As part of the ongoing rulemaking initiatives contemplated by the Dodd-Frank Wall Street Reform and Consumer Protection Act (the “Dodd-Frank Act”), the Securities and Exchange Commission (“SEC”) recently released a proposed rule defining “family offices” for purposes of an exemption from registration under the Investment Advisers Act of 1940 (the “Advisers Act”).
Many family offices historically have not registered as investment advisers with the SEC, relying on the exemption found in Rule 203(b)(3) under the Advisers Act, which provides that investment advisers with fewer than 15 clients are not required to register. The Dodd-Frank Act repeals this so-called “private adviser exemption,” but includes a new exemption for family offices and mandates that the SEC adopt a formal definition of “family office” prior to July 21, 2011. Set forth below is a summary of the proposed rule. Please note that this is only in proposed form and is subject to change.
The Proposed Rule
Under the proposed rule, a “family office” is any company that (1) provides investment advice only to “family clients,” (2) is wholly owned and controlled by “family members,” and (3) does not hold itself out to the public as an investment adviser.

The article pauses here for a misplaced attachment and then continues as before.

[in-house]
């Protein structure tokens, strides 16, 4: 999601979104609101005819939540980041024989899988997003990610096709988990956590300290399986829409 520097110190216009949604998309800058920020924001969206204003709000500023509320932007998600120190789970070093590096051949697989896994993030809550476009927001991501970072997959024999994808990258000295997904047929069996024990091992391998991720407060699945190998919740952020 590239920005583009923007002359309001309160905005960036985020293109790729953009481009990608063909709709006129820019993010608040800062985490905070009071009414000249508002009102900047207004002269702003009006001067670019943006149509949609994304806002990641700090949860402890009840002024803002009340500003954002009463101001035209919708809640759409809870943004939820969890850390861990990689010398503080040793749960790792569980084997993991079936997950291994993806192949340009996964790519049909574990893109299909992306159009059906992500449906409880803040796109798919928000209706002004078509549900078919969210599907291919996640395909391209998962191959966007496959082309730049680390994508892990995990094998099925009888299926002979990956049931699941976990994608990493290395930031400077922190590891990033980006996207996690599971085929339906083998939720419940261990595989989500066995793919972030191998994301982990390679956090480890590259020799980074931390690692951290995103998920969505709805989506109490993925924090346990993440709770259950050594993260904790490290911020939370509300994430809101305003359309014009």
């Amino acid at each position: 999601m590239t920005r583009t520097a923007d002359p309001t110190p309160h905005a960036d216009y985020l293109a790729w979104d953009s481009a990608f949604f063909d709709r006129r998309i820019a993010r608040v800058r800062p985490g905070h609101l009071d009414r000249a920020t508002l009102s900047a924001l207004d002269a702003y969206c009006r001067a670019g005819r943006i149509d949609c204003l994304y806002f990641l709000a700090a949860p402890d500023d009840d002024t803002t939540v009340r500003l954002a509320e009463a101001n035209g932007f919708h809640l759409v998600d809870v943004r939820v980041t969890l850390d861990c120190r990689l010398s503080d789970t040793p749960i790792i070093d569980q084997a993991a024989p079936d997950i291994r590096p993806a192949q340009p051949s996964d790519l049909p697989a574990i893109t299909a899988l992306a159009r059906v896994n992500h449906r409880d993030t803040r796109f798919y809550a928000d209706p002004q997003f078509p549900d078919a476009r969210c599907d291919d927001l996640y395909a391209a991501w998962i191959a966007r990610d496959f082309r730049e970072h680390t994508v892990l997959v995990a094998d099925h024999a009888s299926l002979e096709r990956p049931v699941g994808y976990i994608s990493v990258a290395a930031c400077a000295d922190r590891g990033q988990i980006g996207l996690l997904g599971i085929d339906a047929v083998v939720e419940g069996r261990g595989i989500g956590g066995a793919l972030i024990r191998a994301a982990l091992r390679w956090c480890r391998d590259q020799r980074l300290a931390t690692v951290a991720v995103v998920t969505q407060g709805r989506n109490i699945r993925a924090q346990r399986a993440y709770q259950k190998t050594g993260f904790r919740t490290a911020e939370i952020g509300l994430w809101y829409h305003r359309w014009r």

“Family members” include the founding member of the family office and his or her spouse or spousal equivalent, together with such persons’ lineal descendants (which includes adoptive and step children), parents, siblings, siblings’ lineal descendants, and any spouses or spousal equivalents of any of the forgoing persons.
“Family clients” include family members, certain key employees, charities established and funded exclusively by one or more family members or former family members, entities wholly owned and controlled (directly or indirectly) exclusively by, and for the sole benefit of, one or more family clients (provided the entities are not “investment companies” as defined under the Investment Company Act of 1940), and trusts or estates solely benefitting one or more family clients.
Notably, former family members (ex-spouses and former step-children) may maintain an investment in an entity managed by an exempt family office provided that they made such investment while a family member, but may not acquire new investments. In addition, family clients may not transfer investments managed by an exempt family office to non-family clients. If an involuntary transfer occurs (e.g., by reason of a family client’s death or similar circumstance), the proposed rule permits a four-month grace period to allow an exempt family office either (1) to cause another adviser to provide advice for the investment owned by a non-family client or (2) to transfer the asset to a family client. There is no transition period for voluntary transfers.
If a family office does not meet the definition of family office contained in the proposed rule, it may still apply to the SEC for an exemptive order.